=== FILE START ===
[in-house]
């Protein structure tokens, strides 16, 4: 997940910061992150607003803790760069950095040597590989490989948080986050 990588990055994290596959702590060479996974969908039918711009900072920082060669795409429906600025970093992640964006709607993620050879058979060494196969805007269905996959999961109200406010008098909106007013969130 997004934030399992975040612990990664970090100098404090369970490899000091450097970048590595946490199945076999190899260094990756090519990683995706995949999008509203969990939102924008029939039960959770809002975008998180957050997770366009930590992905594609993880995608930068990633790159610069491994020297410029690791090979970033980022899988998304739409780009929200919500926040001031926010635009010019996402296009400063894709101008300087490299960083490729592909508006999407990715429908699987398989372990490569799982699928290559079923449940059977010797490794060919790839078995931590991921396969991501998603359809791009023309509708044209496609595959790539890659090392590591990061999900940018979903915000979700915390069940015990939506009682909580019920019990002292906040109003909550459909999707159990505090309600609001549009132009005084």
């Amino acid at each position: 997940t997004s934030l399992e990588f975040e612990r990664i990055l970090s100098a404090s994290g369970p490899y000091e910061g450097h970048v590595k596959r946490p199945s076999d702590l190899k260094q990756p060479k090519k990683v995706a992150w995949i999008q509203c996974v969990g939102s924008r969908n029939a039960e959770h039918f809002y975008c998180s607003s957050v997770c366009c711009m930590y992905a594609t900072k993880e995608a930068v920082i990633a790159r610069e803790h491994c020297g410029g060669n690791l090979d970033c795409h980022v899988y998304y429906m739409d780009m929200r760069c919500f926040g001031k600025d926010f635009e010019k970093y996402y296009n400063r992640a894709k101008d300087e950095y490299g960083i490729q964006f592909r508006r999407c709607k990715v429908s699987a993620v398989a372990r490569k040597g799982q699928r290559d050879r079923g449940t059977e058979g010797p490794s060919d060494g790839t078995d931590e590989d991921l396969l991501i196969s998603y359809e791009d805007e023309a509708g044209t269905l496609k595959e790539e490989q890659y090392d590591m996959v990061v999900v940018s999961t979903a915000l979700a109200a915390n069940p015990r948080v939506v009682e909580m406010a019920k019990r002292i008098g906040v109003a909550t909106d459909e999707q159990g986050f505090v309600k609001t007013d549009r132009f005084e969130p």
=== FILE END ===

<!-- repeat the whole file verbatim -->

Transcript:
[in-house]
């Protein structure tokens, strides 16, 4: 997940910061992150607003803790760069950095040597590989490989948080986050 990588990055994290596959702590060479996974969908039918711009900072920082060669795409429906600025970093992640964006709607993620050879058979060494196969805007269905996959999961109200406010008098909106007013969130 997004934030399992975040612990990664970090100098404090369970490899000091450097970048590595946490199945076999190899260094990756090519990683995706995949999008509203969990939102924008029939039960959770809002975008998180957050997770366009930590992905594609993880995608930068990633790159610069491994020297410029690791090979970033980022899988998304739409780009929200919500926040001031926010635009010019996402296009400063894709101008300087490299960083490729592909508006999407990715429908699987398989372990490569799982699928290559079923449940059977010797490794060919790839078995931590991921396969991501998603359809791009023309509708044209496609595959790539890659090392590591990061999900940018979903915000979700915390069940015990939506009682909580019920019990002292906040109003909550459909999707159990505090309600609001549009132009005084």
């Amino acid at each position: 997940t997004s934030l399992e990588f975040e612990r990664i990055l970090s100098a404090s994290g369970p490899y000091e910061g450097h970048v590595k596959r946490p199945s076999d702590l190899k260094q990756p060479k090519k990683v995706a992150w995949i999008q509203c996974v969990g939102s924008r969908n029939a039960e959770h039918f809002y975008c998180s607003s957050v997770c366009c711009m930590y992905a594609t900072k993880e995608a930068v920082i990633a790159r610069e803790h491994c020297g410029g060669n690791l090979d970033c795409h980022v899988y998304y429906m739409d780009m929200r760069c919500f926040g001031k600025d926010f635009e010019k970093y996402y296009n400063r992640a894709k101008d300087e950095y490299g960083i490729q964006f592909r508006r999407c709607k990715v429908s699987a993620v398989a372990r490569k040597g799982q699928r290559d050879r079923g449940t059977e058979g010797p490794s060919d060494g790839t078995d931590e590989d991921l396969l991501i196969s998603y359809e791009d805007e023309a509708g044209t269905l496609k595959e790539e490989q890659y090392d590591m996959v990061v999900v940018s999961t979903a915000l979700a109200a915390n069940p015990r948080v939506v009682e909580m406010a019920k019990r002292i008098g906040v109003a909550t909106d459909e999707q159990g986050f505090v309600k609001t007013d549009r132009f005084e969130p």